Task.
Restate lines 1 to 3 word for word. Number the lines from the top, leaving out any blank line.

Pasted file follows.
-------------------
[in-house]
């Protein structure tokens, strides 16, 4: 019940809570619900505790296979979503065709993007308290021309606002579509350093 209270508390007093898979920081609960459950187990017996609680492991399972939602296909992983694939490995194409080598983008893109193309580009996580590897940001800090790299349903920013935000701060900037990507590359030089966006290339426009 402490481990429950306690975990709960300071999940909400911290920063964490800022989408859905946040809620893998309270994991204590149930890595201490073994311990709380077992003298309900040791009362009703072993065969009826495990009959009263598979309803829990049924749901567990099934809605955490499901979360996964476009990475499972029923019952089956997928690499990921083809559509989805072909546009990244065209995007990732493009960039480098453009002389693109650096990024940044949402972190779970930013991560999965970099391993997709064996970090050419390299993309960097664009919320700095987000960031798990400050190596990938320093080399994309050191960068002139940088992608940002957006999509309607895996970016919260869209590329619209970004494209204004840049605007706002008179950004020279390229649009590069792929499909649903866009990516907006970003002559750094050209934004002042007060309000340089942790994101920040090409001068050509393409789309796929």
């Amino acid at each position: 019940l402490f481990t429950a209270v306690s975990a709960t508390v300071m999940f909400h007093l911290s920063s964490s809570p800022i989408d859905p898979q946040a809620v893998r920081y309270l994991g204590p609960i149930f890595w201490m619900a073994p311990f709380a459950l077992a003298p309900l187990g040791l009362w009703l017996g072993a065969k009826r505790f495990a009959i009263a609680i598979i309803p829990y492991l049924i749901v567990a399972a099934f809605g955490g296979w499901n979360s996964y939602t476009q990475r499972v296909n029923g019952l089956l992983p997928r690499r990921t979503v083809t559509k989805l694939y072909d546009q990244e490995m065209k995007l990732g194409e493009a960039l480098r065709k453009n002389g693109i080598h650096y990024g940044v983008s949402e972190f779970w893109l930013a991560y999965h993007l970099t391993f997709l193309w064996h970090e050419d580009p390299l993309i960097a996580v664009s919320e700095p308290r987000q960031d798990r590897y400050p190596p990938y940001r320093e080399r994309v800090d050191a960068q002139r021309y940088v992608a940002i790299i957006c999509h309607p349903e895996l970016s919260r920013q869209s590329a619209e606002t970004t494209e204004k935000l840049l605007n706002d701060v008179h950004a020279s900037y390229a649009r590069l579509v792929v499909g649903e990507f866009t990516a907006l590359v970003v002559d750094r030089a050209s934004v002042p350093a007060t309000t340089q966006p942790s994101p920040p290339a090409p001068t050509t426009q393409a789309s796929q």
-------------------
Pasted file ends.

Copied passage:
[in-house]
């Protein structure tokens, strides 16, 4: 019940809570619900505790296979979503065709993007308290021309606002579509350093 209270508390007093898979920081609960459950187990017996609680492991399972939602296909992983694939490995194409080598983008893109193309580009996580590897940001800090790299349903920013935000701060900037990507590359030089966006290339426009 402490481990429950306690975990709960300071999940909400911290920063964490800022989408859905946040809620893998309270994991204590149930890595201490073994311990709380077992003298309900040791009362009703072993065969009826495990009959009263598979309803829990049924749901567990099934809605955490499901979360996964476009990475499972029923019952089956997928690499990921083809559509989805072909546009990244065209995007990732493009960039480098453009002389693109650096990024940044949402972190779970930013991560999965970099391993997709064996970090050419390299993309960097664009919320700095987000960031798990400050190596990938320093080399994309050191960068002139940088992608940002957006999509309607895996970016919260869209590329619209970004494209204004840049605007706002008179950004020279390229649009590069792929499909649903866009990516907006970003002559750094050209934004002042007060309000340089942790994101920040090409001068050509393409789309796929």
């Amino acid at each position: 019940l402490f481990t429950a209270v306690s975990a709960t508390v300071m999940f909400h007093l911290s920063s964490s809570p800022i989408d859905p898979q946040a809620v893998r920081y309270l994991g204590p609960i149930f890595w201490m619900a073994p311990f709380a459950l077992a003298p309900l187990g040791l009362w009703l017996g072993a065969k009826r505790f495990a009959i009263a609680i598979i309803p829990y492991l049924i749901v567990a399972a099934f809605g955490g296979w499901n979360s996964y939602t476009q990475r499972v296909n029923g019952l089956l992983p997928r690499r990921t979503v083809t559509k989805l694939y072909d546009q990244e490995m065209k995007l990732g194409e493009a960039l480098r065709k453009n002389g693109i080598h650096y990024g940044v983008s949402e972190f779970w893109l930013a991560y999965h993007l970099t391993f997709l193309w064996h970090e050419d580009p390299l993309i960097a996580v664009s919320e700095p308290r987000q960031d798990r590897y400050p190596p990938y940001r320093e080399r994309v800090d050191a960068q002139r021309y940088v992608a940002i790299i957006c999509h309607p349903e895996l970016s919260r920013q869209s590329a619209e606002t970004t494209e204004k935000l840049l605007n706002d701060v008179h950004a020279s900037y390229a649009r590069l579509v792929v499909g649903e990507f866009t990516a907006l590359v970003v002559d750094r030089a050209s934004v002042p350093a007060t309000t340089q966006p942790s994101p920040p290339a090409p001068t050509t426009q393409a789309s796929q």